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One of the earliest references to knowledge graphs can be traced back to the 1980s when the Universities of Groningen and Twente began a project of that name. The project focused on semantic networks with edges to facilitate algebras on the graph. Today, a knowledge graph is a model that uses a graph-structured data model to integrate data.
To know more, AIM interviewed Khyati Sahu, a senior engineer at Fractal. Working as a data architect, Sahu describes her role to be techno-functional in nature. She handles a team of engineers and manages projects from a technical point of view. “My responsibilities include gathering requirements and interacting with the customers to understand their needs,” Sahu told AIM.
After her postgraduate studies at IIT Roorkee, Sahu has been working in the field for over eight years now, two of which have been at Fractal. A big part of her work involves employing knowledge graphs.
AIM: What are knowledge graphs
Khyati Sahu: Knowledge graphs comprise entities that can form a node, and the relationship between them is traced. Their goal is to provide meaning to the data and remove any semantic ambiguity and help in moving toward data analytics and intelligence. The primary use of knowledge graphs is found in search and recommendation systems.
For instance, when you search for a person on Google, you will get a summary panel – containing information about their birth date, height, weight, and family members, among others. All this information is being fetched internally from knowledge graphs. At Fractal, I am working for a client who is a Fortune 500 client in the CPG domain. We have been building a recommender system for them. For example, we use a knowledge graph-based system to recommend a store for certain products based on its geographical location. And depending on whether there is a school or a hospital nearby, the sales and revenue of the store will increase.
AIM: Are knowledge graphs restricted to academia?
Khyati Sahu: No, in fact, knowledge graphs are being used for a wide range of applications like space, journalism, biomedicine, entertainment, network security, and pharmaceuticals. In the financial industry vertical, knowledge graphs are used for analytics, tax calculations, and financial reporting. Machine learning algorithms have already helped financial institutions monitor fraud and the risk behind it more automatedly. Knowledge graphs allow the graphical representation of fraud scenarios and help in better decision-making. Of course, there are limitations, like maintaining them, which may prompt people to look for alternatives. However, there has been constant innovation to overcome these challenges. Knowledge graphs will likely be the next big thing in the AI and analytics industry, and more people will adopt them.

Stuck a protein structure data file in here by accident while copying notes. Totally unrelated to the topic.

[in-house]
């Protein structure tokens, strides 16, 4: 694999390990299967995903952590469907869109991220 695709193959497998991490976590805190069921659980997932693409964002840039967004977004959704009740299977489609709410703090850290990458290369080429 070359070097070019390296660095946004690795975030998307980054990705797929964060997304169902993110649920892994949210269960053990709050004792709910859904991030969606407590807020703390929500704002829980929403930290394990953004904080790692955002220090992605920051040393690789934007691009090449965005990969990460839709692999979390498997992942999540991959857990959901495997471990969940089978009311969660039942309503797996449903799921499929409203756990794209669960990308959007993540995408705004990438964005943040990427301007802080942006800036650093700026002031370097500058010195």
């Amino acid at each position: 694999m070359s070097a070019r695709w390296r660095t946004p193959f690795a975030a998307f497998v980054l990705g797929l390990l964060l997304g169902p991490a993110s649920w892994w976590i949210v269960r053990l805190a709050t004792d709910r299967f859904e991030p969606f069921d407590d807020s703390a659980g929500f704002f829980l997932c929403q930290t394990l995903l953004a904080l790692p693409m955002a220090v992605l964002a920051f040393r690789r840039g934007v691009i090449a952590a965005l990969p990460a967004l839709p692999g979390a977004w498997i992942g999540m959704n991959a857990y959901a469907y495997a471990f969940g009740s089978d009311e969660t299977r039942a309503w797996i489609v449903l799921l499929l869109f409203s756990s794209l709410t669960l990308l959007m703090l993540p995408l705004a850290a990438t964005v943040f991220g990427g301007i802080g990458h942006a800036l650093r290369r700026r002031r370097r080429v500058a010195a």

AIM: How to construct a knowledge graph?
Khyati Sahu: In order to construct a knowledge graph, we combine both structured and unstructured data and extract the entities and relationships between them right. These form the schema of the model.
First, you need to determine the use cases for your knowledge graph. Once you’ve decided that, there are a few things to keep in mind throughout the build:
1) All knowledge graphs start with data
2) Building them will be iterative
3) Always build it through the lens of your use case
Next, take a closer look at all the information available from a field of knowledge. Identify all the categories, types, things, and objects important to the field, and outline the necessary data needed. Once you have identified your data, you need to organise it and map relationships with ontologies. The “graph” in the knowledge graph refers to organising data and highlighting relationships between data points.
These relationships are key to keeping knowledge graphs nimble. Once you’ve identified and organised your data in the context of your original use case and business questions, it’s time to focus on the relationships between all this data. Ontology management and knowledge graph development are iterative processes and will evolve with time.
However, as I mentioned before, maintaining them is a problem area. In addition, when the graph grows and new data is added, integration and maintaining correctness across the knowledge graph becomes a concern.
AIM: Are knowledge graphs the next big thing in AI?
Khyati Sahu: Yes, absolutely. Knowledge graph allows AI systems to deal with complex, interrelated data. It stores information as a network of data points connected by different types of relations. Knowledge graphs power internet search, recommender systems, and chatbots. Artificial intelligence has become invaluable in storing and organising large amounts of data using knowledge graphs. Including knowledge, graphs can improve the accuracy of the outcomes and augment the potential of machine-learning approaches.